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Governor's Commission on Disability

Disability Types

Various entities have their own definition of "disability". For instance, the Social Security Administration has a very strict definition which states that to be found "disabled", you must be unable to do any substantal work because of your medical condition(s), and your medical condition(s) must have lasted, or be expected to last at least one year, or be expected to result in your death. The IDEA provides for special education accommodations for a person whose performance or ADL (activities of daily living) are adversely affected due to the disability. The ADA definition of disability includes (1) having a condition which prevents the performance of one or more ADLs (activities of daily living); (2) having a history of having such a condition; and (3) being perceived as having such a condition.

Our purpose here is only to provide information about some of the conditions that may affect a persons ability to perform the activities of daily living, not to determine if having a medical condition makes someone eligible for any programs or services. Each individual's various bodily functions may or may not be affected to the extent that their limitations are disabling. Much depends upon their self-perception and determination to overcome challenges. When there is a significant disorder in any of the body systems, either because of genetics, illness or injury, it may result in chronic health conditions or disability.

Some Common Disorders:

Acquired or Traumatic Brain Disorders - An Acquired Brain Injury comes from something internal to the brain, such as an aneurysm or drug abuse. A Traumatic Brain Injury comes from something external to the brain, such as a blow to the head or percussion from an explosion.

Allergies - All allergies are not disabling. It depends upon the extent to which the effect of the allergy interferes with activities of daily living.

Amputation - Severing of a limb or organ of the body.

Arthritis - Juvenile Arthritis (JA), Osteoarthritis (OA), Psoriatic Arthritis (PA), Rheumatoid Arthritis (RA), Lupus:Resources: Arthritis Foundation, Resources, Lupus Foundation of America,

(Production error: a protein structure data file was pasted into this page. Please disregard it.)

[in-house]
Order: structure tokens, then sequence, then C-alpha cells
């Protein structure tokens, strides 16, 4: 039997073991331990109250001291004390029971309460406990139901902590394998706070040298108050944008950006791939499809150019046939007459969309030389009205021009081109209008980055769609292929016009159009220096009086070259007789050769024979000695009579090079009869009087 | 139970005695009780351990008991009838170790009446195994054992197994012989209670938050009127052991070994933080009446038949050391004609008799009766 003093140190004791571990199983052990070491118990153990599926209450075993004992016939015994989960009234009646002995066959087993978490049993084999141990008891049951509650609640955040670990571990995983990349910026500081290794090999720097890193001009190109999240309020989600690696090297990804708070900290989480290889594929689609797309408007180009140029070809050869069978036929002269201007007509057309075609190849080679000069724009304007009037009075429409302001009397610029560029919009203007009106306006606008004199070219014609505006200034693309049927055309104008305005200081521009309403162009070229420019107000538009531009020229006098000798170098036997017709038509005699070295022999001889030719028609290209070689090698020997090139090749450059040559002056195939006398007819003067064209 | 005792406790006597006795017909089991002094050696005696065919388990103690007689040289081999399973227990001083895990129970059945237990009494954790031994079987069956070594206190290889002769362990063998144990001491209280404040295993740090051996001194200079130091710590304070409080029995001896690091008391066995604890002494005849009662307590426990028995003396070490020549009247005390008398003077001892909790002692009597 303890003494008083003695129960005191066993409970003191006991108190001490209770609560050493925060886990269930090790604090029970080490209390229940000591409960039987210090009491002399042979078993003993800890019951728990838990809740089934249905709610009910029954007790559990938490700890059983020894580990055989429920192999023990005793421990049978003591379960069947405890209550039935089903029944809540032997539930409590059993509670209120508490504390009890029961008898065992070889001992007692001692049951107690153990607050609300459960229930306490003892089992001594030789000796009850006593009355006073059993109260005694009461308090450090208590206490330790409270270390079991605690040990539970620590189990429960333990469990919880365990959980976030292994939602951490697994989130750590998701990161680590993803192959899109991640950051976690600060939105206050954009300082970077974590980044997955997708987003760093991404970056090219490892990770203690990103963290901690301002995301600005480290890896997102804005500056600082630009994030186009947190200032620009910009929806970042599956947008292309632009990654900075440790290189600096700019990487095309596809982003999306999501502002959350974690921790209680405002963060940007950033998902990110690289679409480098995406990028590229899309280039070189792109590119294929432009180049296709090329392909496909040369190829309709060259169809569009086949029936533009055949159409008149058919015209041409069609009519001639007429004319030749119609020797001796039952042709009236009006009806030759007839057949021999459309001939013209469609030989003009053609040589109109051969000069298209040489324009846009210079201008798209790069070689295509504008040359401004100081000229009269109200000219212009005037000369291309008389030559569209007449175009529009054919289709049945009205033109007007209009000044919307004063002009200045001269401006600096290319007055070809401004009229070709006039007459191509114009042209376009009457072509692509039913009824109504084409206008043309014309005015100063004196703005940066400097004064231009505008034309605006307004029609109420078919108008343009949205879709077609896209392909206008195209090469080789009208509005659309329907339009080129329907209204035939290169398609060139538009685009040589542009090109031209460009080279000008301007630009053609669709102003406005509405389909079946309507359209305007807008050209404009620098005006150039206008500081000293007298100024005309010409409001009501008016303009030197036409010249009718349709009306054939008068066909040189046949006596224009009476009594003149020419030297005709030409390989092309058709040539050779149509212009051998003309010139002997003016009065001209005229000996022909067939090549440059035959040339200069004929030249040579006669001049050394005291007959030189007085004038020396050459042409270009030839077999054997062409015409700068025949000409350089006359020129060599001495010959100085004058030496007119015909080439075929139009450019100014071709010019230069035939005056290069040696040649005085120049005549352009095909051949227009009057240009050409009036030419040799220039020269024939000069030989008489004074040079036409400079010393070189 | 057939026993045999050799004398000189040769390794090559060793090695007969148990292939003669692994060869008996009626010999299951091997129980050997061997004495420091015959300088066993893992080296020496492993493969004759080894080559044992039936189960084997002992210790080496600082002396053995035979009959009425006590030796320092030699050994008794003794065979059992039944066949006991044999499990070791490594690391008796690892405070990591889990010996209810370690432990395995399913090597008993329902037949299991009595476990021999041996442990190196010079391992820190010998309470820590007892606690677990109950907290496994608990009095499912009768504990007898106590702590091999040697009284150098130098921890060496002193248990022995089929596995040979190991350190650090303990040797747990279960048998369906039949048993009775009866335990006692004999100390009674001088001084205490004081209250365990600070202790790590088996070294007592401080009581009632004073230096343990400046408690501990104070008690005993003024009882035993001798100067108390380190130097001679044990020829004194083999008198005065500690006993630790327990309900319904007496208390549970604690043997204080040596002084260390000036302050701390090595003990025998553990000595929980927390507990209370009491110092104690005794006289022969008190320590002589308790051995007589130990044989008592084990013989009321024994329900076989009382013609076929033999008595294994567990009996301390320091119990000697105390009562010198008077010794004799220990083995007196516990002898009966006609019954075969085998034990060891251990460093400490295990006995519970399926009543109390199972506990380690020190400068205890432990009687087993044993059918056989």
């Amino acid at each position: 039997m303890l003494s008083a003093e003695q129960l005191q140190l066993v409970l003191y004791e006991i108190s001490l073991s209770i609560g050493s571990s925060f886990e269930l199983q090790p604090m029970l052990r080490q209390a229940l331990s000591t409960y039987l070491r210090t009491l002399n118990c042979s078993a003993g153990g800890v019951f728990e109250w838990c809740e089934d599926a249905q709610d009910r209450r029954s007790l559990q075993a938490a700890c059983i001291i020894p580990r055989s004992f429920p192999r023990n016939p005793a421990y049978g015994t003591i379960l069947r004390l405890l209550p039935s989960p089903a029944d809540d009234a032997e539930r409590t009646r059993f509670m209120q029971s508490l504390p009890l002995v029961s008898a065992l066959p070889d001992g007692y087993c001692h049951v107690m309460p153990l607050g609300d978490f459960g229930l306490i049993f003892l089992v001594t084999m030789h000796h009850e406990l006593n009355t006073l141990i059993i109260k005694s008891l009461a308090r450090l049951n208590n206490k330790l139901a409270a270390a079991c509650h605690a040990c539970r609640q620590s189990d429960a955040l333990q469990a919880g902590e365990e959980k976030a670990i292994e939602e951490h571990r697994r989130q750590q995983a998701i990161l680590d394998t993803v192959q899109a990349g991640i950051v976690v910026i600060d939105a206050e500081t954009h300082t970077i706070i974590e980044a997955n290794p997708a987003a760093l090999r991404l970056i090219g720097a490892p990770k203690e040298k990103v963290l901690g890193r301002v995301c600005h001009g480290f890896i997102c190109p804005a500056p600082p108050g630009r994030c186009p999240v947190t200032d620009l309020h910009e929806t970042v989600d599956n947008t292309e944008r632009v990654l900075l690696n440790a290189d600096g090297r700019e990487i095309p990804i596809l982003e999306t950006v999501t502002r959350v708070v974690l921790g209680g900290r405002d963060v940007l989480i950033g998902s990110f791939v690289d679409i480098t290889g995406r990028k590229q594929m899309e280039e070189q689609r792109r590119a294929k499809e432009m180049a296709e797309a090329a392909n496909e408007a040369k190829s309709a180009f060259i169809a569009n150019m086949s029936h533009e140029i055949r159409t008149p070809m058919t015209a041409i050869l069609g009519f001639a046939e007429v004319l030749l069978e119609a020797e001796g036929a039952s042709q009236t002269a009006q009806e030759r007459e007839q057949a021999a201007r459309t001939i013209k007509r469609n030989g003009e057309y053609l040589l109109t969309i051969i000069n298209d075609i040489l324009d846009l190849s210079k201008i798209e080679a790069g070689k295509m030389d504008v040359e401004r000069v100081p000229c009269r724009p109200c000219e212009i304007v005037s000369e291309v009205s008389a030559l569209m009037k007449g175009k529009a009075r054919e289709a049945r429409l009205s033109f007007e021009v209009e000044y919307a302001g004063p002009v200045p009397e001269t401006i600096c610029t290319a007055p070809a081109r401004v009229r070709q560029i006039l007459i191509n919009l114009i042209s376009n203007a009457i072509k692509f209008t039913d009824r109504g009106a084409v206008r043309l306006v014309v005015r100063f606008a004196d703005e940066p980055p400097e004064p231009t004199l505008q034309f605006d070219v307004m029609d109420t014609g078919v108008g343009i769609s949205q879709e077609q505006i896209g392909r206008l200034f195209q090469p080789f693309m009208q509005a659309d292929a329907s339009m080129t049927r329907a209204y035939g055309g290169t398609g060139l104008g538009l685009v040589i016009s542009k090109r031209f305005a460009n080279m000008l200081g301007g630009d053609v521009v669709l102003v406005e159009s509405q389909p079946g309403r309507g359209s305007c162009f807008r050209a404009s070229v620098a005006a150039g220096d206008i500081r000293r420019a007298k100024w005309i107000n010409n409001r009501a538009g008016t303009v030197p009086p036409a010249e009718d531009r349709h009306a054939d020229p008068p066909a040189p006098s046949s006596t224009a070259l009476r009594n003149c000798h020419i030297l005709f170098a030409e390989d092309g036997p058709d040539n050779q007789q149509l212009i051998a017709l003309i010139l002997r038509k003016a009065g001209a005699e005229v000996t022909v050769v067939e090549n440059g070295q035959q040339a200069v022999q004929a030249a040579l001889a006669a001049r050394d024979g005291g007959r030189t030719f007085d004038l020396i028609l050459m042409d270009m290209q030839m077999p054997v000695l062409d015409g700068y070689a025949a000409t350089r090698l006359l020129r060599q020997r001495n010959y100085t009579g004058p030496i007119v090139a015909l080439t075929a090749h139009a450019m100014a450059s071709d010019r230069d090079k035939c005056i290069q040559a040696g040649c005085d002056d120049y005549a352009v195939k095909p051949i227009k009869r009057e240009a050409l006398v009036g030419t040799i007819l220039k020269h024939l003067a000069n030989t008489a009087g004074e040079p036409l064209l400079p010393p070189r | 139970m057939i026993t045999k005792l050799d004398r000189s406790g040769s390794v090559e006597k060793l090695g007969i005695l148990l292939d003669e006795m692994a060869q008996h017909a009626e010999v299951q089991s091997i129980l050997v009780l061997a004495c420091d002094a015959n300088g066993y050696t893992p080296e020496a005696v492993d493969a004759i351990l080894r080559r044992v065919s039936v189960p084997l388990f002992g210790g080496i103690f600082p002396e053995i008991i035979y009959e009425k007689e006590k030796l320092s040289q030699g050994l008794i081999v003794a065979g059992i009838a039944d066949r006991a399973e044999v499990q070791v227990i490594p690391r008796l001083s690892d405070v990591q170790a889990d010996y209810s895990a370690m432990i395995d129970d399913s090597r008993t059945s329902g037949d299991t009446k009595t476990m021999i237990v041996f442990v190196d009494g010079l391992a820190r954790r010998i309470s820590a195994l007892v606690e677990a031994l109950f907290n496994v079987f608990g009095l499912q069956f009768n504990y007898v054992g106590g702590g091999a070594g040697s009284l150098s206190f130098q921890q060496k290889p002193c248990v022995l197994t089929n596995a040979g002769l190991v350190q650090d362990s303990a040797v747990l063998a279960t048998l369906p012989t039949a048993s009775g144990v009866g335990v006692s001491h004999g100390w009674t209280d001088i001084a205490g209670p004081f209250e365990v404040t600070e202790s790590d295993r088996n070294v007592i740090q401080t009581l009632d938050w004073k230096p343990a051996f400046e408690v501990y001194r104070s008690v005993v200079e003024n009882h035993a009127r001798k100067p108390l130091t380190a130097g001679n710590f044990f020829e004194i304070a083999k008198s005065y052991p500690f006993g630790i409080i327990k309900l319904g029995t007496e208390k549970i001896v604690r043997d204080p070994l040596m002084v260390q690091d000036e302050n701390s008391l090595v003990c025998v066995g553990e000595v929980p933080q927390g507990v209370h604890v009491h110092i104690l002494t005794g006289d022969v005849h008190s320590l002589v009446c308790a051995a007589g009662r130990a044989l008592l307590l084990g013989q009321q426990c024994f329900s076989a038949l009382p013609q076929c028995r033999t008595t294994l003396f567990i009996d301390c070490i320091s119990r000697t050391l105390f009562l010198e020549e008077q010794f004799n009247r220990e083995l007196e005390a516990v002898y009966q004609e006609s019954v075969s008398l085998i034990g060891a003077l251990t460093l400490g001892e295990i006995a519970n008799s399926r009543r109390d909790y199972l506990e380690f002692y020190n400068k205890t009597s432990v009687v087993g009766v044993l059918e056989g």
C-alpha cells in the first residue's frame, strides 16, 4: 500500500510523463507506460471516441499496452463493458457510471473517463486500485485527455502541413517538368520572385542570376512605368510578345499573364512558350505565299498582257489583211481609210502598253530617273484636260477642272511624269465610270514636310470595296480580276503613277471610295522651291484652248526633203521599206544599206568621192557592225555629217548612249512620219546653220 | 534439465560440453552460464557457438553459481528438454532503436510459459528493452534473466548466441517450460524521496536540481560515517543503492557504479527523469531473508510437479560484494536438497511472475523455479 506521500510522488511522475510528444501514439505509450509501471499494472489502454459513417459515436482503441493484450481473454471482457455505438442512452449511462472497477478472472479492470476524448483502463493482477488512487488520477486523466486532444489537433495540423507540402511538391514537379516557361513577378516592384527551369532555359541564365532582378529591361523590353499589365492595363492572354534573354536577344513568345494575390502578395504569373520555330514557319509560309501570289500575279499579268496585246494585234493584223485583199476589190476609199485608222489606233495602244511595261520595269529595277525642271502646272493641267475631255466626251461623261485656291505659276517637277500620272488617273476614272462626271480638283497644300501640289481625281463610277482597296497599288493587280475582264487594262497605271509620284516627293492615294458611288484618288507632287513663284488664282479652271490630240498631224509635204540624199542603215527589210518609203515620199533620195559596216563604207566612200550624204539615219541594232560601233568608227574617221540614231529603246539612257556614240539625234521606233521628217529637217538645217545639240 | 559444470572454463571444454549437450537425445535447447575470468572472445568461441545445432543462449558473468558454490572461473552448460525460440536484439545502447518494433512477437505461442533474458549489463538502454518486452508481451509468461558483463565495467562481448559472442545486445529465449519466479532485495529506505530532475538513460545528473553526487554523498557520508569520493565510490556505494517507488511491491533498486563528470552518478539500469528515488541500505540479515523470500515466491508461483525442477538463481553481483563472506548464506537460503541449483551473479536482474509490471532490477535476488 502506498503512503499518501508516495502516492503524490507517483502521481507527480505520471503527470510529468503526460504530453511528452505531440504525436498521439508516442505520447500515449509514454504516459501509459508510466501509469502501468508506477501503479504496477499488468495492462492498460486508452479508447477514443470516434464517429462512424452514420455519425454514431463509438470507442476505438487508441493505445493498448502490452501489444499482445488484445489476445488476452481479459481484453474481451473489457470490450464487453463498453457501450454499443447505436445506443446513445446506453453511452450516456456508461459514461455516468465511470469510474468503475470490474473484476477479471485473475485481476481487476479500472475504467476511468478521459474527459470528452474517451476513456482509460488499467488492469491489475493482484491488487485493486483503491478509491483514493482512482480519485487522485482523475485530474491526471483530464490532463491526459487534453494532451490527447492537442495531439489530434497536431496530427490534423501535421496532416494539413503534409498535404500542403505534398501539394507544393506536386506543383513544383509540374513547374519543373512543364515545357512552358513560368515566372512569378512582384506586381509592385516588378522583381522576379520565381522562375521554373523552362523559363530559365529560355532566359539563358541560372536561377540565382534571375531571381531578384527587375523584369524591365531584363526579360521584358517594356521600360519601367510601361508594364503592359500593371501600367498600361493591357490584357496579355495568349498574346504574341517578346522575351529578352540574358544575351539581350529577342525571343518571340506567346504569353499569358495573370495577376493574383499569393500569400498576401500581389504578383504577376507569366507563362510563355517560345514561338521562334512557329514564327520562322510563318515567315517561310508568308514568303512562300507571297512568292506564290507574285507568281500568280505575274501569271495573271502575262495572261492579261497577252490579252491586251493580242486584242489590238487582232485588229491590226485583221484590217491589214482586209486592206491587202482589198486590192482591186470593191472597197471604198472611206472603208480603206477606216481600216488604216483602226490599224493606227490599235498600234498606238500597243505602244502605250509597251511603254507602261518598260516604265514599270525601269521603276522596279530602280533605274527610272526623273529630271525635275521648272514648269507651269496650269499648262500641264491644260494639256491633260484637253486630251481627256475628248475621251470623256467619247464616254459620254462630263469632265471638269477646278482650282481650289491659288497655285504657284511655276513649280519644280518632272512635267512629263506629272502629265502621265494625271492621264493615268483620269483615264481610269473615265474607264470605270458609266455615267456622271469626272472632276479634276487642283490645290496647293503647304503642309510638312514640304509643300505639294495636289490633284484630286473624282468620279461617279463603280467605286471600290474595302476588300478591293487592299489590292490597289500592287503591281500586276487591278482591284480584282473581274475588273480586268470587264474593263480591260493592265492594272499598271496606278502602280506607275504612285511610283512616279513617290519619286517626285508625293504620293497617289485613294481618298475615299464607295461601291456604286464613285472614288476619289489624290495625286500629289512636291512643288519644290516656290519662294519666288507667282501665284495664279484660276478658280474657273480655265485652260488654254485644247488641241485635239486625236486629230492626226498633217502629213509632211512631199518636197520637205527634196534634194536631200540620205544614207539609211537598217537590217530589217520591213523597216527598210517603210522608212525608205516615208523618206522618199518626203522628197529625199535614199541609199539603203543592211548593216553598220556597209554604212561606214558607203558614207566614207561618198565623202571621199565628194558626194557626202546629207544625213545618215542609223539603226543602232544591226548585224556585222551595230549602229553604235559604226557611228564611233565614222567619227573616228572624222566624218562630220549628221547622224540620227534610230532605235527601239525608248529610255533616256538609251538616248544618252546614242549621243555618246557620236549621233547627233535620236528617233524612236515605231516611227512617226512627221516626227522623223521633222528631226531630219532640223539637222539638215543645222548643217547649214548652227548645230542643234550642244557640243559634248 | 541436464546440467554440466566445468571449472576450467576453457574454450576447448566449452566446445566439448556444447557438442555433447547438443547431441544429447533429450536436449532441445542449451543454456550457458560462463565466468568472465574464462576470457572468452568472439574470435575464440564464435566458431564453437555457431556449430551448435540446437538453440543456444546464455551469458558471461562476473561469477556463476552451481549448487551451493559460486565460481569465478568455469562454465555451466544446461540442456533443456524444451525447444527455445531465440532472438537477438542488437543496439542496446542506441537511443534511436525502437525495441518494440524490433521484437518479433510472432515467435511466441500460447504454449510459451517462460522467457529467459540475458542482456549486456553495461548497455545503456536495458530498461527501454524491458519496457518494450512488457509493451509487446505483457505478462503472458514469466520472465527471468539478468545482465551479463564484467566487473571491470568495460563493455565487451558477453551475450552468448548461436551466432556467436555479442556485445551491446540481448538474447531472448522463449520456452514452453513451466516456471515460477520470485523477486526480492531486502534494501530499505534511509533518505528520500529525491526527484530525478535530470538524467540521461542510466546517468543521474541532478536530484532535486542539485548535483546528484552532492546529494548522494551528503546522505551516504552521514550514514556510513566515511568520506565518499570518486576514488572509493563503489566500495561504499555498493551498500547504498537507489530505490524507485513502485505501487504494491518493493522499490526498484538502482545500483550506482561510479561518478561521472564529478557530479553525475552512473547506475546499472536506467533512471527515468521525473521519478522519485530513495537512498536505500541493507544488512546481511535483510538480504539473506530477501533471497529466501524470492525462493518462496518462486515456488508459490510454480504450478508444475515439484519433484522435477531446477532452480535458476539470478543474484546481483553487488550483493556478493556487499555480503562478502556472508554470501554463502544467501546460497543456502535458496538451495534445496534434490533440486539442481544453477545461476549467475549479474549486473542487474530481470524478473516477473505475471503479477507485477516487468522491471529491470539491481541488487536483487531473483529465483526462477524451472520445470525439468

Autism Spectrum Disorders - ASD is a developmental disability significantly affecting verbal and nonverbal communication and social interaction, generally evident before age three, that adversely affects educational performance. Characteristics often associated with autism are engaging in repetitive activities and stereotyped movements, resistance to changes in daily routines or the environment, and unusual responses to sensory experiences. ASD is called a spectrum disorder because there is a broad range, or spectrum, across which the symptoms may appear. It includes Aspergers Syndrome (AS). Deaf Linx

Behavioral Disorders

Birth Defects

Blindness or Visual Impairment

Chemical Sensitivity

Cognitive Disabilities

Communication Disorders

Deafness or Hearing Impairment - Deafness refers to a hearing impairment or auditory processing so severe that it impairs processing linguistic information through hearing, with or without amplification, that adversely affects a child's educational performance or an adult's daily activities. Speech ability is dependent upon age of onset and degree of deafness. A hearing impairment refers to auditory loss, permanent or fluctuating, which adversely affects a child's educational performance or an adult's daily activities but is not included under the definition of "deafness." Some hearing loss may be only is certain tones or decibels. Hearing impairment may be referred to as "Hard-of-Hearing". Causes may include genetics, disease, illness, injury, chemicals, age or prolonged exposure to environmental noise. Resources: Northeast Deaf & Hard-of-Hearing Services (NDHHS), NH Dept. of Education - Services for the Deaf and Hard-of-Hearing, About Deafness, Hearing Loss Association of America, Hard-of-Hearing Advocates, NH Interpreter Licensure Board, Rights of a Deaf or Hard of Hearing Person to an Interpreter Adobe Acrobat Reader Symbol

Developmental Disabilities


Emotional Disorders

Learning Disabilities

Mental Illness

Multiple Disabilities

Orthopedic Impairments

Perceptual-Motor Disabilities

Physical Disabilities

Psychiatric Disabilities

Seizure Disorders

Social and Interpersonal Disorders

Speech/Language Disorders

Spinal Cord Injury

Temporary Physical Disabilities

For more information, check out these web sites:

Dartmouth-Hitchcock Medical Center's Health Encyclopedia
Disability Organizations Serving NH pdf file

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Governor's Commission on Disability  |  121 South Fruit Street, Suite 101, Concord, NH 03301
Toll-Free NH: 800-852-3405  |  603-271-2773  |   Fax: 603-271-2837  |

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